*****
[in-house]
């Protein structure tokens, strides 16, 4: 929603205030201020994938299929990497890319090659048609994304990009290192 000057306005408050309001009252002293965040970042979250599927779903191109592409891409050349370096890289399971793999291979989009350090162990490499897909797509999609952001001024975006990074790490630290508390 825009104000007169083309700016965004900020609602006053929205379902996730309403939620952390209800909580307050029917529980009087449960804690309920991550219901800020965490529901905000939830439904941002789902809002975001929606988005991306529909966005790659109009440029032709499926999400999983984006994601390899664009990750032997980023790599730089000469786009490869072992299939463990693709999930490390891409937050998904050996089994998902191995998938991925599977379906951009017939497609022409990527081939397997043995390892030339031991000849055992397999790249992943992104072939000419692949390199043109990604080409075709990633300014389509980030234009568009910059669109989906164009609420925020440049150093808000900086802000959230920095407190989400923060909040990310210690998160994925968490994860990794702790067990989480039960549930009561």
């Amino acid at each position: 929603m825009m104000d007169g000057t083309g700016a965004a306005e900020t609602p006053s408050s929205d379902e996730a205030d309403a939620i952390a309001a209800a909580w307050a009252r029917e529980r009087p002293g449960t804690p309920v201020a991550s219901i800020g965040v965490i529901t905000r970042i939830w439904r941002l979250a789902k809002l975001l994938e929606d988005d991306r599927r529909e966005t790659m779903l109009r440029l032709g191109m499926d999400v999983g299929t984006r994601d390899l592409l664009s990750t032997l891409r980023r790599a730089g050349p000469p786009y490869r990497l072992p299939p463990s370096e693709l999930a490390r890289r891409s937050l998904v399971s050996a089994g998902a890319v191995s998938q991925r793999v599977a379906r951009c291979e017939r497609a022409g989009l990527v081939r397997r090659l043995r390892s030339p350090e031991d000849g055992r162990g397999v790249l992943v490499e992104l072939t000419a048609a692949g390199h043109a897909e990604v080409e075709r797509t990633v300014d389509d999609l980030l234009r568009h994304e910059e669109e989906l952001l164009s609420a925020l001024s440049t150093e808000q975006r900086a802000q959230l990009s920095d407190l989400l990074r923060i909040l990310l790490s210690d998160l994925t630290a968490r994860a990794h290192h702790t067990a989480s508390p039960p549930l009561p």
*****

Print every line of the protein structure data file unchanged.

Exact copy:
[in-house]
């Protein structure tokens, strides 16, 4: 929603205030201020994938299929990497890319090659048609994304990009290192 000057306005408050309001009252002293965040970042979250599927779903191109592409891409050349370096890289399971793999291979989009350090162990490499897909797509999609952001001024975006990074790490630290508390 825009104000007169083309700016965004900020609602006053929205379902996730309403939620952390209800909580307050029917529980009087449960804690309920991550219901800020965490529901905000939830439904941002789902809002975001929606988005991306529909966005790659109009440029032709499926999400999983984006994601390899664009990750032997980023790599730089000469786009490869072992299939463990693709999930490390891409937050998904050996089994998902191995998938991925599977379906951009017939497609022409990527081939397997043995390892030339031991000849055992397999790249992943992104072939000419692949390199043109990604080409075709990633300014389509980030234009568009910059669109989906164009609420925020440049150093808000900086802000959230920095407190989400923060909040990310210690998160994925968490994860990794702790067990989480039960549930009561």
């Amino acid at each position: 929603m825009m104000d007169g000057t083309g700016a965004a306005e900020t609602p006053s408050s929205d379902e996730a205030d309403a939620i952390a309001a209800a909580w307050a009252r029917e529980r009087p002293g449960t804690p309920v201020a991550s219901i800020g965040v965490i529901t905000r970042i939830w439904r941002l979250a789902k809002l975001l994938e929606d988005d991306r599927r529909e966005t790659m779903l109009r440029l032709g191109m499926d999400v999983g299929t984006r994601d390899l592409l664009s990750t032997l891409r980023r790599a730089g050349p000469p786009y490869r990497l072992p299939p463990s370096e693709l999930a490390r890289r891409s937050l998904v399971s050996a089994g998902a890319v191995s998938q991925r793999v599977a379906r951009c291979e017939r497609a022409g989009l990527v081939r397997r090659l043995r390892s030339p350090e031991d000849g055992r162990g397999v790249l992943v490499e992104l072939t000419a048609a692949g390199h043109a897909e990604v080409e075709r797509t990633v300014d389509d999609l980030l234009r568009h994304e910059e669109e989906l952001l164009s609420a925020l001024s440049t150093e808000q975006r900086a802000q959230l990009s920095d407190l989400l990074r923060i909040l990310l790490s210690d998160l994925t630290a968490r994860a990794h290192h702790t067990a989480s508390p039960p549930l009561p």